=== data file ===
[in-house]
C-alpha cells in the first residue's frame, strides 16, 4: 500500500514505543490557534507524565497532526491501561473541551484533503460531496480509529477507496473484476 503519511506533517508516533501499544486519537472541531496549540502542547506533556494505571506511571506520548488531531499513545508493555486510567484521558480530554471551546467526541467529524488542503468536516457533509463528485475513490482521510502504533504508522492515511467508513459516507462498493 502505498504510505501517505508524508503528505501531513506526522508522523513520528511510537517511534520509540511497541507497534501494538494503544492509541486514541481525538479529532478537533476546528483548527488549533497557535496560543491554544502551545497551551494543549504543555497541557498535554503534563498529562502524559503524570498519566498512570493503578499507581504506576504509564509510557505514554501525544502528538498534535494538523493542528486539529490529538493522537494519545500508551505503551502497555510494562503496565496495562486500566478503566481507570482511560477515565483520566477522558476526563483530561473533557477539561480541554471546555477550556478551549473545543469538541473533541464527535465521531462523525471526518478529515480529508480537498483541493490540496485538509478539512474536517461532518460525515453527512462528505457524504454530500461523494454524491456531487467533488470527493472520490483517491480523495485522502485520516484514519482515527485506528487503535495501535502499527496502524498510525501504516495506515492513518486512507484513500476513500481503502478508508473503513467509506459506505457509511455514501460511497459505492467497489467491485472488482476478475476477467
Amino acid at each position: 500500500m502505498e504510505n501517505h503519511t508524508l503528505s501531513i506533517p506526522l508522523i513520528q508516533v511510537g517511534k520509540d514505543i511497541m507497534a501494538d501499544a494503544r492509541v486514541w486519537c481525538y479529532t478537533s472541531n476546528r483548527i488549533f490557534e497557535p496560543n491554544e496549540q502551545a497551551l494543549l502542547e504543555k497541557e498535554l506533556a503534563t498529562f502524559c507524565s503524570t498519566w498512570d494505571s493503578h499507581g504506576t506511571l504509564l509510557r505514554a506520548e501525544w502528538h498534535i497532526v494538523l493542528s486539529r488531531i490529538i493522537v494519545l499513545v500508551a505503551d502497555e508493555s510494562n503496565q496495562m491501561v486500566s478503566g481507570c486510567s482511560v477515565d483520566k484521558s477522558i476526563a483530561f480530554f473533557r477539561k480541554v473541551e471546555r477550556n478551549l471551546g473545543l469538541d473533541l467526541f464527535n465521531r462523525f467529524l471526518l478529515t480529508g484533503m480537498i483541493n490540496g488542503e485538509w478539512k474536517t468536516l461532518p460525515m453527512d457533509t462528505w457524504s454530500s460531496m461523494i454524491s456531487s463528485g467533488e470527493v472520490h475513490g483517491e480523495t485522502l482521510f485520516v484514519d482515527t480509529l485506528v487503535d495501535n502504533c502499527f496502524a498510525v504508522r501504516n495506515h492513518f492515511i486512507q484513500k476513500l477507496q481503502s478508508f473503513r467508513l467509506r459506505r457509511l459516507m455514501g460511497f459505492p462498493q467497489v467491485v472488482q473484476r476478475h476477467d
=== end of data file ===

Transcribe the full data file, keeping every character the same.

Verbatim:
[in-house]
C-alpha cells in the first residue's frame, strides 16, 4: 500500500514505543490557534507524565497532526491501561473541551484533503460531496480509529477507496473484476 503519511506533517508516533501499544486519537472541531496549540502542547506533556494505571506511571506520548488531531499513545508493555486510567484521558480530554471551546467526541467529524488542503468536516457533509463528485475513490482521510502504533504508522492515511467508513459516507462498493 502505498504510505501517505508524508503528505501531513506526522508522523513520528511510537517511534520509540511497541507497534501494538494503544492509541486514541481525538479529532478537533476546528483548527488549533497557535496560543491554544502551545497551551494543549504543555497541557498535554503534563498529562502524559503524570498519566498512570493503578499507581504506576504509564509510557505514554501525544502528538498534535494538523493542528486539529490529538493522537494519545500508551505503551502497555510494562503496565496495562486500566478503566481507570482511560477515565483520566477522558476526563483530561473533557477539561480541554471546555477550556478551549473545543469538541473533541464527535465521531462523525471526518478529515480529508480537498483541493490540496485538509478539512474536517461532518460525515453527512462528505457524504454530500461523494454524491456531487467533488470527493472520490483517491480523495485522502485520516484514519482515527485506528487503535495501535502499527496502524498510525501504516495506515492513518486512507484513500476513500481503502478508508473503513467509506459506505457509511455514501460511497459505492467497489467491485472488482476478475476477467
Amino acid at each position: 500500500m502505498e504510505n501517505h503519511t508524508l503528505s501531513i506533517p506526522l508522523i513520528q508516533v511510537g517511534k520509540d514505543i511497541m507497534a501494538d501499544a494503544r492509541v486514541w486519537c481525538y479529532t478537533s472541531n476546528r483548527i488549533f490557534e497557535p496560543n491554544e496549540q502551545a497551551l494543549l502542547e504543555k497541557e498535554l506533556a503534563t498529562f502524559c507524565s503524570t498519566w498512570d494505571s493503578h499507581g504506576t506511571l504509564l509510557r505514554a506520548e501525544w502528538h498534535i497532526v494538523l493542528s486539529r488531531i490529538i493522537v494519545l499513545v500508551a505503551d502497555e508493555s510494562n503496565q496495562m491501561v486500566s478503566g481507570c486510567s482511560v477515565d483520566k484521558s477522558i476526563a483530561f480530554f473533557r477539561k480541554v473541551e471546555r477550556n478551549l471551546g473545543l469538541d473533541l467526541f464527535n465521531r462523525f467529524l471526518l478529515t480529508g484533503m480537498i483541493n490540496g488542503e485538509w478539512k474536517t468536516l461532518p460525515m453527512d457533509t462528505w457524504s454530500s460531496m461523494i454524491s456531487s463528485g467533488e470527493v472520490h475513490g483517491e480523495t485522502l482521510f485520516v484514519d482515527t480509529l485506528v487503535d495501535n502504533c502499527f496502524a498510525v504508522r501504516n495506515h492513518f492515511i486512507q484513500k476513500l477507496q481503502s478508508f473503513r467508513l467509506r459506505r457509511l459516507m455514501g460511497f459505492p462498493q467497489v467491485v472488482q473484476r476478475h476477467d